Khanyi Dhlomo is anything but ordinary. In 1995, when she was just 20 and a journalism student at the University of Witwatersrand, she made history as the first black newscaster for SABC1, South Africa’s national broadcaster.
To an extent, her appointment at SABC1 was a stroke of good fortune. South Africa was at the earliest stages of its national rebirth and the country was undergoing its post-apartheid liberation. Corporations were being mandated to become more representative of the new ‘rainbow nation,’ and so for the first time, black South Africans were getting jobs that were previously the exclusive preserve of whites. SABC1 was under pressure to adhere to the directive, and so Dhlomo, who formerly did low-paid freelance reporting jobs for the station, was given the position of a news anchor
During the short time she spent as a newscaster for the station’s evening news bulletin, she quickly became the country’s media sweetheart. “Everyone just loved watching her,” said Justus Sikinya, a 40 year-old investment banker based in Pretoria. “I remember back then, most of us men didn’t watch the 8 O’clock news because we cared about current events. We watched news because we just wanted to see Khanyi Dhlomo on TV. Seeing her on TV made us sleep well at night.”
Sources say during Khanyi’s time at the station, the ratings of the 8 o’clock news hit record highs. And it was all because of the young girl with the cute, innocent face and the natural tan.
But she was not content. She particularly loved the print media and the prospects of editing held a special attraction for her. Even while she was still an anchor at the TV station, she was “still more interested in the editorial side,” as she once said during an interview with the South African newspaper BusinessDay. She was looking for an opportunity to work as an editor, and the opportunity came. An editor at Drum Magazine (one of South Africa’s oldest lifestyle magazines) informed her of an opening for a fashion and beauty assistant at True Love magazine, one of Africa’s most enduring women magazines.
She took the job. It wasn’t as glamorous as she imagined it’d be. She was the errand girl, serving snacks at photo shoots, selecting clothes for models and taping the soles of models’ shoes. But Khanyi had the bigger picture in mind, and while she was playing the errand girl, she was learning the ropes of the magazine business.
Dhlomo has always had good fortune on her side. In 1995, her boss got married and moved to Paris. During that period, the publishers set out to reposition the magazine to the needs of a younger, emerging generation of women. Who better to head the magazine’s operations than a young, sophisticated, upwardly mobile South African lady?
At age 22, Khanyi was appointed editor of the magazine. She set to embarked on intensive research into the reading habits and needs of her new target audience. It worked. Within a year of her leadership, True Love’s circulation had doubled from 70,000 to 140,000 and the magazine became the most widely read women’s magazine in the country.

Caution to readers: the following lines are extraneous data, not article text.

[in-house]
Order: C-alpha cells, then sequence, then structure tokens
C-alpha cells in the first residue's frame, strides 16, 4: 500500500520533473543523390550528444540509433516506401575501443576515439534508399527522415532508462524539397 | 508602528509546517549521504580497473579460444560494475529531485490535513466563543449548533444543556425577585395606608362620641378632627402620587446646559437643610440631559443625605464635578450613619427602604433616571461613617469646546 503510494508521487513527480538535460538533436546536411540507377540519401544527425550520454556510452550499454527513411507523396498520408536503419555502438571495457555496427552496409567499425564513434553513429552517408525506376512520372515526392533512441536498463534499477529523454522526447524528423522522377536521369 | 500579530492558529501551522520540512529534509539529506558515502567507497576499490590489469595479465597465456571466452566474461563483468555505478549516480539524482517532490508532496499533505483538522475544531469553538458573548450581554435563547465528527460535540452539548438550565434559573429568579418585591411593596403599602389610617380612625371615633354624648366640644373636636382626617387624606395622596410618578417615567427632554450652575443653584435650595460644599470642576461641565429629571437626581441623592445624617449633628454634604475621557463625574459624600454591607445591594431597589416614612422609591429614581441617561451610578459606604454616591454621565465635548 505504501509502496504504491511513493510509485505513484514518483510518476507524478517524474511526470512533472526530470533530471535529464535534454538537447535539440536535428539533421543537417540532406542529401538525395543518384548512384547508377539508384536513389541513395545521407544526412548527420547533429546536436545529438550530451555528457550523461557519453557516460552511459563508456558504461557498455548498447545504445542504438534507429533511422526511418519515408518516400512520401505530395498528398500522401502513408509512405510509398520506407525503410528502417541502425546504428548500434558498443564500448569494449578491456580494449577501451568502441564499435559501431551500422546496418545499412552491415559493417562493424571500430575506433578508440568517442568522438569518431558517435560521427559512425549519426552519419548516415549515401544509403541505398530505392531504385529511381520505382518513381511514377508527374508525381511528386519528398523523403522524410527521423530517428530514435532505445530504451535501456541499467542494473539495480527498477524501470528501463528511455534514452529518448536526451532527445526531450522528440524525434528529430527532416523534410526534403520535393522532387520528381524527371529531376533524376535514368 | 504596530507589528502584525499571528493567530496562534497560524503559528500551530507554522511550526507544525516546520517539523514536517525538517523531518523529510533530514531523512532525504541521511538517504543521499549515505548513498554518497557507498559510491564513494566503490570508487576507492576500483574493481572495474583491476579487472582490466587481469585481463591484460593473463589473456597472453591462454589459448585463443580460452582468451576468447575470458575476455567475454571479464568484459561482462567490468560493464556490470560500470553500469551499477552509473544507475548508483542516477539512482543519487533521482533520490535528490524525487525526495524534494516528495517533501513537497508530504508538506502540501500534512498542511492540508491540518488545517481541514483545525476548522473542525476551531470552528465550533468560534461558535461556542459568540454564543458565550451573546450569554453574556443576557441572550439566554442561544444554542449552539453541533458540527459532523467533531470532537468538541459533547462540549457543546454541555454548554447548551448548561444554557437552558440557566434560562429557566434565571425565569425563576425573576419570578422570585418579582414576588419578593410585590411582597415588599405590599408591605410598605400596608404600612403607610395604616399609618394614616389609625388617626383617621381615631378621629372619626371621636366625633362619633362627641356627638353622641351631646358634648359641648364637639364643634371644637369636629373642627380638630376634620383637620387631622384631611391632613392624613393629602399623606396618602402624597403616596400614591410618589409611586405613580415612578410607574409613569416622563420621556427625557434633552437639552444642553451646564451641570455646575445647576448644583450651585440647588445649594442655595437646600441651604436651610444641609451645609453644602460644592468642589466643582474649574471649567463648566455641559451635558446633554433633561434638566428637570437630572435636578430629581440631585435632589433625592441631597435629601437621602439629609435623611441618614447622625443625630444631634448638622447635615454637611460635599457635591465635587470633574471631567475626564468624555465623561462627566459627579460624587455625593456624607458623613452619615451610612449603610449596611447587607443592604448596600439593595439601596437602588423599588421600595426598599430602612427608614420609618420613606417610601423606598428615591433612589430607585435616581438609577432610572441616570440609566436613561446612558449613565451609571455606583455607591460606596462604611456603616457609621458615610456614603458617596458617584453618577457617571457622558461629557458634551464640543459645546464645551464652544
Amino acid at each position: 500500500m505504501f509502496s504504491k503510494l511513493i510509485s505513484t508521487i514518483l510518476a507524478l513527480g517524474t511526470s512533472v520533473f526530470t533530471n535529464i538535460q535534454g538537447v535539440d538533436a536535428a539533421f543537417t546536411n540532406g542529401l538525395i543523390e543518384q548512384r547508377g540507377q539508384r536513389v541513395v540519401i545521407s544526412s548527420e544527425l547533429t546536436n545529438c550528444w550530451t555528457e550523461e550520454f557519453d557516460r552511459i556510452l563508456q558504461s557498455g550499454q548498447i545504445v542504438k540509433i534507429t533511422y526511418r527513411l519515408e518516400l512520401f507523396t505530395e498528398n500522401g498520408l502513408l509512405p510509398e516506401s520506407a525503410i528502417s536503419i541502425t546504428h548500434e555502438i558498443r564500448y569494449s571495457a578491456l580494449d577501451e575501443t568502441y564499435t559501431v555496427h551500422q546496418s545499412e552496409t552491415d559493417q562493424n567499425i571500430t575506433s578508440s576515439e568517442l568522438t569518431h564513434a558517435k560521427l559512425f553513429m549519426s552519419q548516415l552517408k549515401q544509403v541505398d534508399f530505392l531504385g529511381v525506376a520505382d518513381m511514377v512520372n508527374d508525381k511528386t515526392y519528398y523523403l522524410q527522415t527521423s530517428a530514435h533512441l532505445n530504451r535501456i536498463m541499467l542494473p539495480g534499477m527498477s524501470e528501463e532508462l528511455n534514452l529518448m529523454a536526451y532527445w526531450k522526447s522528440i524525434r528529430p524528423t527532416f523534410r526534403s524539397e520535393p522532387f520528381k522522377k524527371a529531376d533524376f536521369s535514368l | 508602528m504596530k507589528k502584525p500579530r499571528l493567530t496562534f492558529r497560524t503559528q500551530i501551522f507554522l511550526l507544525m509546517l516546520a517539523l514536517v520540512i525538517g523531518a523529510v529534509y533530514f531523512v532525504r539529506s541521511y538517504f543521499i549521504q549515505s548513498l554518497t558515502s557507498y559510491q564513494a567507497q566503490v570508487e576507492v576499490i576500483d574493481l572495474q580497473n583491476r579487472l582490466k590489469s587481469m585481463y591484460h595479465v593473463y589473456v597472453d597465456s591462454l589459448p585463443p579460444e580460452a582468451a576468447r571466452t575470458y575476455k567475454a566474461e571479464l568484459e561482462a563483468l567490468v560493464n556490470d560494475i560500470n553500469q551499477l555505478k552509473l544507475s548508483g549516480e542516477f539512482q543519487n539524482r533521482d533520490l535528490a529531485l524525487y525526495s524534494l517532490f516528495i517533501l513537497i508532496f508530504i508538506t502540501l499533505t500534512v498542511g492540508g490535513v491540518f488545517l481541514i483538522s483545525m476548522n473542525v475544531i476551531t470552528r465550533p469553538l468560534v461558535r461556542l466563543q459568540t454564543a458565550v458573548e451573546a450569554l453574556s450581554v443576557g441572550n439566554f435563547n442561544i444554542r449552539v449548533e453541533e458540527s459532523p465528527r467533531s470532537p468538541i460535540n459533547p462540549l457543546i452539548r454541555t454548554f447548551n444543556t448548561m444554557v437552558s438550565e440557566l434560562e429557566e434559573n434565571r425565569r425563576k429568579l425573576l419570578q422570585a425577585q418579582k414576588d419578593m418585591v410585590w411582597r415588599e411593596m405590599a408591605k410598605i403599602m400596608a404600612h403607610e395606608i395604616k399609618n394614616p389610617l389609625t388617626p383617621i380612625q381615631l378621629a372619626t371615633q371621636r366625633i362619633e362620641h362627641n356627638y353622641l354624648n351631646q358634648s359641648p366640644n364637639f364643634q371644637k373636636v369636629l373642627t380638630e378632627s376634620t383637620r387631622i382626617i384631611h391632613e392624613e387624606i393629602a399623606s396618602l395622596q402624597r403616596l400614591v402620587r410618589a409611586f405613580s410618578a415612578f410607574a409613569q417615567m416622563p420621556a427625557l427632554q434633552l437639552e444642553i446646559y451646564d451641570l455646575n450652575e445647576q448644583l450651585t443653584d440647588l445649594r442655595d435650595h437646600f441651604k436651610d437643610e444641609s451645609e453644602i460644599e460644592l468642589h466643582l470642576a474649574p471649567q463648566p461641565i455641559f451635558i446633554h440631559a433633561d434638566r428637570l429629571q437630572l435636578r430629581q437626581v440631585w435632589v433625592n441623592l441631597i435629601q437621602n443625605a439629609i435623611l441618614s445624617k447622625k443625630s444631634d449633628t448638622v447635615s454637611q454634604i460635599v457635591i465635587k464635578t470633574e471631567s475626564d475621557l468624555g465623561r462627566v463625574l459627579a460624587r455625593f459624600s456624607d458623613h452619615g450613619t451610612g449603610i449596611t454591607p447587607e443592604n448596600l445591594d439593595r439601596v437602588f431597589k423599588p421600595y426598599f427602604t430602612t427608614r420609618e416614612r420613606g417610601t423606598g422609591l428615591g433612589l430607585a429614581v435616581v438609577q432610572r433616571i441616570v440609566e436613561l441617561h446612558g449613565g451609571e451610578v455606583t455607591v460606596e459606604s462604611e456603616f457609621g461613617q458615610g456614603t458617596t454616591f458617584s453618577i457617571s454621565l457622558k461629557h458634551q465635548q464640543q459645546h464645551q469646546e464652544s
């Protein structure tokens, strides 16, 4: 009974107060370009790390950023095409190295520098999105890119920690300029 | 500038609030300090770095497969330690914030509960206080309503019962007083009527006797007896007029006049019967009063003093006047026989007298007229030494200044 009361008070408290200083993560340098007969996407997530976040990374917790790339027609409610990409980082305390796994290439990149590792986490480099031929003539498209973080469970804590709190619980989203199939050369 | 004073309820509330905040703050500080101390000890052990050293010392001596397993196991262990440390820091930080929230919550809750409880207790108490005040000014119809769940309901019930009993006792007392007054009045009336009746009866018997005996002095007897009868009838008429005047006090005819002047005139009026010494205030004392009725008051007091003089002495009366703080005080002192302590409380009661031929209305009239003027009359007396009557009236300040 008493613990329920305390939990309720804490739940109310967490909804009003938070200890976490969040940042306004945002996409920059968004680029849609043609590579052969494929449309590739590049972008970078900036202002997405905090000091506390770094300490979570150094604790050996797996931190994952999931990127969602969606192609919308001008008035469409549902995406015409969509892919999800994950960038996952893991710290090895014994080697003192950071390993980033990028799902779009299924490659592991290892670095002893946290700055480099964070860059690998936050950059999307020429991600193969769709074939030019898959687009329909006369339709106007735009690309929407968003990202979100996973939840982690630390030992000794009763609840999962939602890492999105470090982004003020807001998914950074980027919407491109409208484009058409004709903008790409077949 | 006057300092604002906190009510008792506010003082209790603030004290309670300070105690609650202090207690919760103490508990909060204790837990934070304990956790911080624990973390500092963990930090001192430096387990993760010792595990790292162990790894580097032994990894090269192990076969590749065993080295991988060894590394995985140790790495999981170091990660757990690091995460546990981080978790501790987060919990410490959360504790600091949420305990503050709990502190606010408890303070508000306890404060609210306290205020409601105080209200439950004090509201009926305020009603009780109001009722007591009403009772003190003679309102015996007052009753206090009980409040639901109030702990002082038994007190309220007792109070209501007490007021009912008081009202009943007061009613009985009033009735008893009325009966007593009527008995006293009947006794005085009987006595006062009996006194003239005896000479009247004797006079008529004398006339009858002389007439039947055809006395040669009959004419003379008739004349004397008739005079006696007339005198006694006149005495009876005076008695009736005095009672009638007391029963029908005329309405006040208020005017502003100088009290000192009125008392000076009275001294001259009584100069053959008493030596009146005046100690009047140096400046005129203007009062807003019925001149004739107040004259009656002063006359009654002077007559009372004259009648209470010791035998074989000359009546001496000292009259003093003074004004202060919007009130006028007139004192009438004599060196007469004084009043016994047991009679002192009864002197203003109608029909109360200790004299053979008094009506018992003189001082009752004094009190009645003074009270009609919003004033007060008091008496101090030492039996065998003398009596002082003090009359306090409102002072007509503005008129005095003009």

The next 8 years were very eventful years. Khanyi grew the magazine phenomenally. She also completed her bachelors degree in communication from Wits University; got married; settled into family life and had two sons. She experienced difficulties in her marriage and she filed for divorce.
In 2003 following her divorce, she stepped down from the magazine and went to recover in Paris. While in Europe, she took a job as manager of South Africa’s Tourism Board in Paris. She enjoyed the job thoroughly. As she said during an interview with a South African newspaper: “I was in my favorite city outside SA and promoting my country to the French market — accentuating its tourism assets in the era after sanctions.”
But her love for the media was too strong. She wanted to start up her own magazine and set up her own company, and she felt the need for a sound business education, so she headed to the Harvard Business School for an MBA. It was one of the smartest decisions of her life. While at school, she met Jonathan Newhouse, Chairman of Conde Nast International (publisher of Vogue magazine), who became her mentor. Newhouse gave her insights into the workings of the magazine business, from where she was able to form the blueprint for her own magazines.
She returned home to South Africa and founded Ndalo Media — a joint venture with Media 24, the publishing arm of Naspers, Africa’s largest media company. Through Ndalo, Khanyi publishes Destiny Magazine and Destiny Man, two thriving high-end magazines that combine business and lifestyle content to cater to successful, professional, stylish and intellectually curious men and women.
But the future of media lies online, and Dhlomo knows that. In 2008, Ndalo Media founded DestinyConnect.com, a website that serves as the online extension of Destiny’s publications. The website integrates an interactive social media platform with original and exclusive content, video footage, blogs, forums and business and personal profile listings.
Apart from steering the affairs at Ndalo Media, Dhlomo serves as a director of the Foschini retail group and on the advisory board of the University Of Stellenbosch Business School. In 2010, she was selected as a World Economic Forum Young Global Leader.
If you’re a young man shopping for your future ‘Mrs.,’ don’t set your hopes on Ndlomo. Last year she married Chinezi Chijioke, a Nigerian management consultant she met during her days at Harvard.